Coming-of-age dramas are rarely as quietly perceptive and genuinely compassionate as the masterful new film Moonlight, which has garnered an overwhelming amount of acclaim since its debut at the Telluride Film Festival in September but it nonetheless justifies itself as one of the year’s defining achievements. Barry Jenkins previously directed the little-seen Medicine for Melancholy in 2008 and he reintroduces himself here as one of the most inspiring voices in American independent cinema working today. His handling of taboo subjects like race and sexuality among the seasons of a young man’s life represents a level of empathy and grace that should take hold of anyone who gives this film a chance.
Based on the Tarell Alvin McCraney play In Moonlight Black Boys Look Blue, the story depicts three defining chapters in the life of our main character Chiron as he grows up in modern-day Miami. We are introduced to him as a young boy (played by Alex Hibbert) when he is discovered in an abandoned motel after school one day by a man named Juan (Mahershala Ali), who nicknames him “Little” due to both his diminutive stature and crippling bouts of shyness. Along with his girlfriend Teresa (Janelle Monáe), Juan does his best to take Little under his wing to make up for the emotional abuse he suffers under his drug-addicted mother Paula (Naomie Harris).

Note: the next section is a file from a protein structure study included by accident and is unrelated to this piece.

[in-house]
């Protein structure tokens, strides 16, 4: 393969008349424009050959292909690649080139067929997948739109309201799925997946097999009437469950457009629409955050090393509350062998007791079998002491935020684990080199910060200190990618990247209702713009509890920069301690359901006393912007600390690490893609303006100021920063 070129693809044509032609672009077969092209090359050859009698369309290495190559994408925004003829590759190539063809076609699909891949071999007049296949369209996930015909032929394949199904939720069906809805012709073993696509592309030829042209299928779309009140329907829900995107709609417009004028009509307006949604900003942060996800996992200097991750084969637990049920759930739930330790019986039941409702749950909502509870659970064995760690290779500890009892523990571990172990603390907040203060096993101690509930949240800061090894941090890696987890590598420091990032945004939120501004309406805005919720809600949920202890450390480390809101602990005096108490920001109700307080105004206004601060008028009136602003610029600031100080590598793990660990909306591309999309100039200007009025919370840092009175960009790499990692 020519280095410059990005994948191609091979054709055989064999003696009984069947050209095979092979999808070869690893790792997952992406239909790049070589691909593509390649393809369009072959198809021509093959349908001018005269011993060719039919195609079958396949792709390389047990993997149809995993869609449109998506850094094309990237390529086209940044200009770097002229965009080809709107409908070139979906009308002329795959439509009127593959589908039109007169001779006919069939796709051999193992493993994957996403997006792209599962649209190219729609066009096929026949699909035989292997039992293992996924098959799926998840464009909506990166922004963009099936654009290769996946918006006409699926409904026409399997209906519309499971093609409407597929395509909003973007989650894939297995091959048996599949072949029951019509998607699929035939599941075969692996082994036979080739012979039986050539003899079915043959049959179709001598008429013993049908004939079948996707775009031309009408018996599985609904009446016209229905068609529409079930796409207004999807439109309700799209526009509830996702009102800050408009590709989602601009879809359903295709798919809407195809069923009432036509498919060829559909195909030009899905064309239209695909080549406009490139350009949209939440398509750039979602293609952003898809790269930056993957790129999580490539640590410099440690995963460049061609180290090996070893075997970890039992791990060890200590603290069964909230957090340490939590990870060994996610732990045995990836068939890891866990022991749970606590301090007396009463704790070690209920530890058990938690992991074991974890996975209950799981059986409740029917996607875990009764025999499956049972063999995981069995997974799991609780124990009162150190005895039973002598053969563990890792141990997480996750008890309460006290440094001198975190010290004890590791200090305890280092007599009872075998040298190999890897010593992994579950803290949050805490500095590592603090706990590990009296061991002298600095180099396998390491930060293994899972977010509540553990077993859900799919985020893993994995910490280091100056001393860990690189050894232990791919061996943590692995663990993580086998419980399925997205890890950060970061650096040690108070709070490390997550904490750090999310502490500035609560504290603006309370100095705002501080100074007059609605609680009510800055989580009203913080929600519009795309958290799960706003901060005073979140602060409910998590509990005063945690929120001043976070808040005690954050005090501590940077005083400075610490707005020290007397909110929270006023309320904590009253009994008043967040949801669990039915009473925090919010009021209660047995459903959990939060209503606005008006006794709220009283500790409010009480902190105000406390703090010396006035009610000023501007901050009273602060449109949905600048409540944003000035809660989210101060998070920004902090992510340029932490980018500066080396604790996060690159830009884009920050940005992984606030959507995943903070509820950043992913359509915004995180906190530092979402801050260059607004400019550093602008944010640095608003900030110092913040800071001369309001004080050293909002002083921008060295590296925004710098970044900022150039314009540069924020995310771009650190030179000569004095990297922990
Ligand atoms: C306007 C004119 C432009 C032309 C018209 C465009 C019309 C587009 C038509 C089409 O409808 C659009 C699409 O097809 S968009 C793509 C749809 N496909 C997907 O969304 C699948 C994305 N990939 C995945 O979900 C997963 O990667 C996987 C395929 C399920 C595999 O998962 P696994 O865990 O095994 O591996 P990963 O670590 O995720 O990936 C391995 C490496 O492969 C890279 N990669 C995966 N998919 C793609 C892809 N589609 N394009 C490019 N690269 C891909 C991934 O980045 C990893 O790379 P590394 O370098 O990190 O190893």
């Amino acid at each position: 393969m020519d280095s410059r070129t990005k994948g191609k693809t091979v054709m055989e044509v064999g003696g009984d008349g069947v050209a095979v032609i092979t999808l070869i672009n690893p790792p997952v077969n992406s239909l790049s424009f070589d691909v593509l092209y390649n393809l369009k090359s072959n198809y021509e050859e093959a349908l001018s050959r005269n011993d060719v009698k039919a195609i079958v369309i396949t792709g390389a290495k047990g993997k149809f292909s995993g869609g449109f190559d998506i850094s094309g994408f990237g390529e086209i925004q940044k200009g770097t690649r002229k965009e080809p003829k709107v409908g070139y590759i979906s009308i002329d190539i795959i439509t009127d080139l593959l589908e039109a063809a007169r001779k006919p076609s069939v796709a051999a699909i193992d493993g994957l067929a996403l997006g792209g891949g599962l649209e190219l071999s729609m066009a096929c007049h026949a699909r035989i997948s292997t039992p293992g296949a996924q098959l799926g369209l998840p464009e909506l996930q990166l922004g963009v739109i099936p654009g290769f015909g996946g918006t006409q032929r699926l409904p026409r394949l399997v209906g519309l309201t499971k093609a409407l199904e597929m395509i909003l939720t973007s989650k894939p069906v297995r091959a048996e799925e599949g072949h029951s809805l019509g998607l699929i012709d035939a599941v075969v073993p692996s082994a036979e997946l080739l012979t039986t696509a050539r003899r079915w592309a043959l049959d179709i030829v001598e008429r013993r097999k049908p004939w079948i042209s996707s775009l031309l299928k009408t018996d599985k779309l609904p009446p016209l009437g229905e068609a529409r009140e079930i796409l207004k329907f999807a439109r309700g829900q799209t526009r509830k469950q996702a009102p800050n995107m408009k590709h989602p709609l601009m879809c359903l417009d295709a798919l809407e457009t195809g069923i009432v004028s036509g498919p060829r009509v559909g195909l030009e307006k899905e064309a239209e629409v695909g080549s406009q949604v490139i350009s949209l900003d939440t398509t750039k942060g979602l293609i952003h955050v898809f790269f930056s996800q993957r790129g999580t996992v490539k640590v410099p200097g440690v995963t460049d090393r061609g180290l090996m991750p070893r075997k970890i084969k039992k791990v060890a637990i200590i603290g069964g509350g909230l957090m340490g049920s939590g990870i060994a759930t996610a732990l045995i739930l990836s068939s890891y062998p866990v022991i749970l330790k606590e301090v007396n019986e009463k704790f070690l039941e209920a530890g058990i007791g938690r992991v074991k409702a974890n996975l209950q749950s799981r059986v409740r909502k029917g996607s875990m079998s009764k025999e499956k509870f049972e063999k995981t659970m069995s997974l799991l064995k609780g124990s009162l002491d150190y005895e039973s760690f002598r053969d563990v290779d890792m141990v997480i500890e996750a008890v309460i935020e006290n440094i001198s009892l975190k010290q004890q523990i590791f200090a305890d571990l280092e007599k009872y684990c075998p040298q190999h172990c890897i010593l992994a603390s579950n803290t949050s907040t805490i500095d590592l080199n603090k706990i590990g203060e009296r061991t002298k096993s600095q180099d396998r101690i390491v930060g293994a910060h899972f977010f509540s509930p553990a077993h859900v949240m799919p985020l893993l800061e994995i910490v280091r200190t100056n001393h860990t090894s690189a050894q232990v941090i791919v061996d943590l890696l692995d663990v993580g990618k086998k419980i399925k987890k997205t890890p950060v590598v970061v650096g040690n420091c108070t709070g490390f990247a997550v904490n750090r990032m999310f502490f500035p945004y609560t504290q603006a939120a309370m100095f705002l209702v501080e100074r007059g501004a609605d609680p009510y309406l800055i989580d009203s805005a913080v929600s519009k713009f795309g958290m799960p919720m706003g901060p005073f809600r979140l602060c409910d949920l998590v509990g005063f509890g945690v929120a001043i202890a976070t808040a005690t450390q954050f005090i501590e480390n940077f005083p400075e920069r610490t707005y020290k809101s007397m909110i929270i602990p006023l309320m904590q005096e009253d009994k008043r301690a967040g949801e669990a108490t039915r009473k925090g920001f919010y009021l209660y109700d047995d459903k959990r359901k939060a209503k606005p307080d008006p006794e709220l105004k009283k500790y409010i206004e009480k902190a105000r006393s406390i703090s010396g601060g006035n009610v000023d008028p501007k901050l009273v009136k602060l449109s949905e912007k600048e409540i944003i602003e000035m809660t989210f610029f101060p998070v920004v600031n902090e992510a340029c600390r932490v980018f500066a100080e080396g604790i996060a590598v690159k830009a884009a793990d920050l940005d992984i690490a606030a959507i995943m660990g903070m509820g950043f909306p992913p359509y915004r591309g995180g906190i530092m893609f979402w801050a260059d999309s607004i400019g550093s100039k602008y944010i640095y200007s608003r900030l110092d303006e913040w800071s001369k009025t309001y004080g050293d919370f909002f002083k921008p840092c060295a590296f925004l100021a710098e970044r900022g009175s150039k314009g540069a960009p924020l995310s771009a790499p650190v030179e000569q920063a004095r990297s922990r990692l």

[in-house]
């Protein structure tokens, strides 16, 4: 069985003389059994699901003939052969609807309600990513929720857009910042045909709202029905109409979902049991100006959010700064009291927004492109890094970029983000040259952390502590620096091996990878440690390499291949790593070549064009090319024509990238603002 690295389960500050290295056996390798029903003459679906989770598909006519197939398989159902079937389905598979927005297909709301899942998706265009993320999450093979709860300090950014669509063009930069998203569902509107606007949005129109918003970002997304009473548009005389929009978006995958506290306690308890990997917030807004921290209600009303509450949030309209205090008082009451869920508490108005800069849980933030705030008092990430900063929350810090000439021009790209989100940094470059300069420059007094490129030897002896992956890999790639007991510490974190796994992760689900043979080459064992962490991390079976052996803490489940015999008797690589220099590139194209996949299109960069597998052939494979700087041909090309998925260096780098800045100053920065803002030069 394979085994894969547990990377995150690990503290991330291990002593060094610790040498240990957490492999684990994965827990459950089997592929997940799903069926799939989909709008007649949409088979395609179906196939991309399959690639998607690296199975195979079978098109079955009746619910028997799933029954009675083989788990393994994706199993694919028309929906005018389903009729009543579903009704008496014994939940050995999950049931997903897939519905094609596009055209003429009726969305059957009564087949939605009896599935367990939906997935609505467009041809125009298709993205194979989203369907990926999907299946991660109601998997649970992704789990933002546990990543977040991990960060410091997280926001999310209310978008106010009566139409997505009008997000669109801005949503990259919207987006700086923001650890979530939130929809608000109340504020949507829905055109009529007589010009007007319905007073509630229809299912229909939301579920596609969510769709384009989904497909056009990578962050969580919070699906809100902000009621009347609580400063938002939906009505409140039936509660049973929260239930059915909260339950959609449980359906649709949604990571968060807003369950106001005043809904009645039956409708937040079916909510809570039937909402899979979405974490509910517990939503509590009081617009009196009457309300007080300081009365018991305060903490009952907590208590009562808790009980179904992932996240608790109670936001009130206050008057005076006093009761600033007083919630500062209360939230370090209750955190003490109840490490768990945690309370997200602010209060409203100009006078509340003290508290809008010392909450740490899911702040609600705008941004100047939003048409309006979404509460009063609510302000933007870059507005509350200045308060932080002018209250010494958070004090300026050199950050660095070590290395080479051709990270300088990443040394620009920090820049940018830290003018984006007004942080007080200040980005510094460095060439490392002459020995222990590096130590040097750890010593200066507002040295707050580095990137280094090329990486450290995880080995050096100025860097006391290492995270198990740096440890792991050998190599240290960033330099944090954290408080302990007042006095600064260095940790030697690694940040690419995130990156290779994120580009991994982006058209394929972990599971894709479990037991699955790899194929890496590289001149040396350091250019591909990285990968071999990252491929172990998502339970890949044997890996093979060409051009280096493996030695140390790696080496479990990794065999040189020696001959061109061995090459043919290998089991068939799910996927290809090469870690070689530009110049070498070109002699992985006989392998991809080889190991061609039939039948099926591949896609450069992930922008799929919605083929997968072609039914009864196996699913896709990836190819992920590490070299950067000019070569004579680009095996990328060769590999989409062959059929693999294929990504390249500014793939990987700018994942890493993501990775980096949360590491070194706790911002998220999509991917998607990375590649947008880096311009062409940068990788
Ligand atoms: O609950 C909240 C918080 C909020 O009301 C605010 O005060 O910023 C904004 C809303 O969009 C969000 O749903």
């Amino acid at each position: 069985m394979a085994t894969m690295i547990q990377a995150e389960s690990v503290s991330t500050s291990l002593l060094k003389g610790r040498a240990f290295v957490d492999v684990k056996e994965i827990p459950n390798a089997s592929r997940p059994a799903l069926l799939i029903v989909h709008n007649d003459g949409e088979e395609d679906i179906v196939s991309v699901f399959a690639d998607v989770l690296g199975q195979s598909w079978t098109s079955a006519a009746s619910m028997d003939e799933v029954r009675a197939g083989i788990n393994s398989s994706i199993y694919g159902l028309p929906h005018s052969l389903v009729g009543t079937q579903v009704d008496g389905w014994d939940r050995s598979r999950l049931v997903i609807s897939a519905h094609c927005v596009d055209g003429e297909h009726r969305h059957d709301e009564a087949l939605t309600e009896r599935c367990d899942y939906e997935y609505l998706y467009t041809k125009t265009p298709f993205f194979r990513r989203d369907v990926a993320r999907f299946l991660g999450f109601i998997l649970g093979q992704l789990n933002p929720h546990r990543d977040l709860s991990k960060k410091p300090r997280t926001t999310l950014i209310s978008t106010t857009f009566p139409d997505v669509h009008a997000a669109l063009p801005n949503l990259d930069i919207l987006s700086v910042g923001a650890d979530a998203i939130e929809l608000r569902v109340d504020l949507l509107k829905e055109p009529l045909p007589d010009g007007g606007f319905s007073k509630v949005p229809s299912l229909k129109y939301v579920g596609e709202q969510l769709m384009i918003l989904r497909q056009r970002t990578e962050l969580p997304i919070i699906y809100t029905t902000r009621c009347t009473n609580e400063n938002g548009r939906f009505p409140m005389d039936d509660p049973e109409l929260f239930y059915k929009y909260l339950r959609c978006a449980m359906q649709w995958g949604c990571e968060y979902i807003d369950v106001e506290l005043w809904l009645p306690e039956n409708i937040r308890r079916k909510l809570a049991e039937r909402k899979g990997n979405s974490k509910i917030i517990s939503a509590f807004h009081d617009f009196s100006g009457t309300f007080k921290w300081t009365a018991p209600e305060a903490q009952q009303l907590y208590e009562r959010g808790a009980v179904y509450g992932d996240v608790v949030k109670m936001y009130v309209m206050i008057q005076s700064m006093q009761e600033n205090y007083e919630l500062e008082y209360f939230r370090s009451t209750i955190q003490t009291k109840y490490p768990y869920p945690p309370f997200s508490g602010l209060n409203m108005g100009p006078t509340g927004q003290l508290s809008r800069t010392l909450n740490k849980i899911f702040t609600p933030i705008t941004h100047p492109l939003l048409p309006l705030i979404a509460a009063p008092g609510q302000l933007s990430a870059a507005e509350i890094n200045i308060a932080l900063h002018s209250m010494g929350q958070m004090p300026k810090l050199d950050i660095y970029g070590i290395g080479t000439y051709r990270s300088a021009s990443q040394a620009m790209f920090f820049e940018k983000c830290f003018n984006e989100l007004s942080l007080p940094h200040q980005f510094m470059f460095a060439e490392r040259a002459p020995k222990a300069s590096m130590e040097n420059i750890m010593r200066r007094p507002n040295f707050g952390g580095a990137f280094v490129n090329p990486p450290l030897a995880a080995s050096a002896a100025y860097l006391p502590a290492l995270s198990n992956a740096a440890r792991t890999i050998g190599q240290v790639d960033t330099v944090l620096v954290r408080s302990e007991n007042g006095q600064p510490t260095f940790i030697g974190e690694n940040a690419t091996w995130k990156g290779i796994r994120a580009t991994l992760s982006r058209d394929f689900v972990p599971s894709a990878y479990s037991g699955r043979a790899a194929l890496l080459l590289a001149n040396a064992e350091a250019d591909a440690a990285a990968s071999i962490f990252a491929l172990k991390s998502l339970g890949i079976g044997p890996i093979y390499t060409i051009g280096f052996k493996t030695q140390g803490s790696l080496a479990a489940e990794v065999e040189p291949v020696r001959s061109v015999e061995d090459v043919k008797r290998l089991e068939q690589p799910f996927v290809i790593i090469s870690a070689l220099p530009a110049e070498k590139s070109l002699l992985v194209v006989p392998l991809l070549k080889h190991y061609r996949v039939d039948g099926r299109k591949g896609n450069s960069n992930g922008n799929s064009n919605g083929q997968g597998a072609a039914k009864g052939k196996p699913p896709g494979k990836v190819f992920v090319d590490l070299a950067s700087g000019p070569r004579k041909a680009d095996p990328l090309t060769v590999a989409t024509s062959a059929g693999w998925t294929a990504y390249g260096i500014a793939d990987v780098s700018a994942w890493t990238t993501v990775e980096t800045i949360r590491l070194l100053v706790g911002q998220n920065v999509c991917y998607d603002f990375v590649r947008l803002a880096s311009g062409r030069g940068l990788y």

Time passes and we witness Chiron as a teenager (played by Ashton Sanders) during a period of harassment by his school peers that causes him to confide in a classmate named Kevin (Jharrel Jerome), who shows Chiron the kindness that he’s been sorely neglected elsewhere in his life. When an unexpected act of violence sends Chiron to juvenile hall, he emerges years later as a hardened drug dealer played by Trevante Rhodes who now goes by the name “Black” (a nickname given to Chiron by Kevin in their teen years) and resides near Atlanta. Seeking to reconcile both with his mother and Kevin (now played by André Holland) after time lost to prison, he revisits his home town as a man who appears changed on the outside but still carries with him the formative memories of his past life.